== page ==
Low, who lives with his partner when not in jail, has recognised that he has a condition that could cause harm to others and has taken "active steps to rehabilitate himself", the defence said.
The prosecution argued that Low has reoffended while on bail pending this appeal. He faces charges of theft he allegedly committed in December last year and January this year - the second for items including a branded wallet belonging to a Japanese woman, which fits the profile of his fetish.
Chief Justice Menon said he had to disregard the fresh charges as the appeal concerned only the previous charges.
He added that for the case he was hearing, Low had returned both wallets for both charges. In one, he felt bad and returned the wallet to the cashier before leaving the store. In the other, he surrendered the wallet with all its contents when caught by the police, and did not use the wallets to fulfil his sexual urges as he had in the past.
The prosecution persisted and said the starting point used in the district judge's decision was wrong, and should have been higher, as Low has been given fines, probation and a day's jail before for similar counts of theft in the past.
"Why?" Asked Chief Justice Menon. "This number of offences is why he's spent practically his life in prison, really for ridiculous types of thefts. He's not one of these people who carries out vicious thefts. I mean, he's got a problem, and ... I think it's wrong to ignore the fact that he's paid his price for all those offences."
Delivering his decision, he said the district judge who sentenced Low to 10 months' jail had not erred in his decision.
Chief Justice Menon dismissed the appeal by the prosecution, saying he did not find the sentence inadequate.
SINGAPORE: Two men, aged 39 and 45, were arrested on Wednesday (Apr 17) for their suspected involvement in two separate cases of outrage of modesty.
The police said in a media release on Thursday that the first case involved an 18-year-old woman who was molested by a man on board a train which was heading from Jurong to Yishun MRT station on Mar 29. The police received a report at about 8.45pm on the same day.
In the second case, the police said they received a report on Apr 5 at about 8pm regarding a 20-year-old woman who was molested by an man at a bus stop along Yishun Avenue 2.
In collaboration with Public Transport Security Command, officers from Woodlands Police Division established the identities of the men with the aid of CCTV footage and arrested them on Wednesday.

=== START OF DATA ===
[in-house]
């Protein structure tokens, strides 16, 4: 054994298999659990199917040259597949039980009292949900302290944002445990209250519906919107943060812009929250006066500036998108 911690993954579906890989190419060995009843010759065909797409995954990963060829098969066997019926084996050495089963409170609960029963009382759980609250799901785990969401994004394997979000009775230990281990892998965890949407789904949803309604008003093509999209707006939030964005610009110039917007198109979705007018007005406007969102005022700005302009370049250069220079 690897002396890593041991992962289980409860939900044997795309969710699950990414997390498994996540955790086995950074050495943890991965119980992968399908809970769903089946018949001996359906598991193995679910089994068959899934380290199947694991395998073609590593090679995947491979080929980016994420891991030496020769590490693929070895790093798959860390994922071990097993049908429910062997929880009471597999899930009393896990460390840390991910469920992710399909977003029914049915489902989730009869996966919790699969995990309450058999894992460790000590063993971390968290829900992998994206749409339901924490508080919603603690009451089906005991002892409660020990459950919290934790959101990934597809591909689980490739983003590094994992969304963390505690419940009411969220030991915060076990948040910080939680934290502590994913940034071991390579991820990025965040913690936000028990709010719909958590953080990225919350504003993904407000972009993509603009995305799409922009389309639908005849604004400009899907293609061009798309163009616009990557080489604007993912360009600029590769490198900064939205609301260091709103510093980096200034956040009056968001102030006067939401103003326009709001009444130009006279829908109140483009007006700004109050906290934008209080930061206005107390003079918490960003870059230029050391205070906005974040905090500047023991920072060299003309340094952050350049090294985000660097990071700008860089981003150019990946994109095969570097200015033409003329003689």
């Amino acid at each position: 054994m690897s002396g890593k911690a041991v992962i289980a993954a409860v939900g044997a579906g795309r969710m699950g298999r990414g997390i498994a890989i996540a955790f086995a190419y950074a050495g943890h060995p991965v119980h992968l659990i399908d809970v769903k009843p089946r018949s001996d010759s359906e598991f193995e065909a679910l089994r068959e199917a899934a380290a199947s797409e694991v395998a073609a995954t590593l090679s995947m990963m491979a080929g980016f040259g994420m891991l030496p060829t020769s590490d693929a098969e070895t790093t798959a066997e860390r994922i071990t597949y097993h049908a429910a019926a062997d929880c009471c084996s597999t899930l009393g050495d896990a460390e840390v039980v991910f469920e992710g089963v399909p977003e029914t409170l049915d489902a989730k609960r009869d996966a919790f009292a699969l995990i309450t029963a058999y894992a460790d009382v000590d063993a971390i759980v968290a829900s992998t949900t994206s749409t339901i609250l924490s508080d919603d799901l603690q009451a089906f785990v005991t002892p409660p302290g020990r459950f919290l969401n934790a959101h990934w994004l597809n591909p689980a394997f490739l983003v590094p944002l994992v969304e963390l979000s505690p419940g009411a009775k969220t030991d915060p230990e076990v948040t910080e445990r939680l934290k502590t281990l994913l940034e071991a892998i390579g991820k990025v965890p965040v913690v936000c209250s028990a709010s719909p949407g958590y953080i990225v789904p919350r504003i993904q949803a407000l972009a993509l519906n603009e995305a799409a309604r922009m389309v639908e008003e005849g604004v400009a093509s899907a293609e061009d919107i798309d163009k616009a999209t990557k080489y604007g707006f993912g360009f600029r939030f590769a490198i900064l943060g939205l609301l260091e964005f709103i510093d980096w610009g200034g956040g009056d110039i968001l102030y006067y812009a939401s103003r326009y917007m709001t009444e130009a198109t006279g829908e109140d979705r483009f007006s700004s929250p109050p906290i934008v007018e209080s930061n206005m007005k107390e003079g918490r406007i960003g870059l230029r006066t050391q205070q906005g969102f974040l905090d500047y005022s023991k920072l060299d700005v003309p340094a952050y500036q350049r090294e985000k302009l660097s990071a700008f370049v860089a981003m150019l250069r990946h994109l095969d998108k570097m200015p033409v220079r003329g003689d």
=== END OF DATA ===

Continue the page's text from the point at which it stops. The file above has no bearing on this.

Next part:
“Both men are assisting the police in investigations,” the police said.
Those found guilty of outrage of modesty face up to two years in jail. They may also be fined or caned.
The police advise members of the public to always stay alert to any suspicious persons. They are also advised to carry a shrill alarm and seek help if they are molested.
“Take note of the prominent features and attire of the suspect as well as the direction in which he or she went.
"Call ‘999’ as soon as possible to increase the chances of apprehending the suspect early. If it is safe to do so, the victim or other witnesses of the crime may assist to detain the suspect while waiting for the police to arrive,” the police added.
SYDNEY: A pet deer killed a man and left a woman critically injured at a rural property in Australia on Wednesday (Apr 17), police said.
Emergency services were called to the outback home in Victoria state early in the morning and found the badly gored couple, both aged 46.
"The man died at the scene," police said in a statement.
"The woman has been airlifted to a hospital in Melbourne with life-threatening injuries and remains in a critical condition."
National broadcaster ABC said the man was attacked when he went to feed the animal and his wife was injured when she came to his rescue.
A teenage son saved his mother by hitting the deer with a lump of wood, it said.
The animal was then killed "due to concerns for the paramedic's safety on scene", police said.
Reporters reported the stag had been kept at the property for six years.
The Australian Deer Association said it was rare for deer to attack people.
"It is unusual, but not unheard of, for captive deer to attack humans, particularly during the Autumn mating season," the association said in a statement.
Deer were introduced into Australia in the 19th century, largely for hunting purposes.
But feral populations have since expanded across the country with increasing calls for greater controls in many areas where they are considered a pest.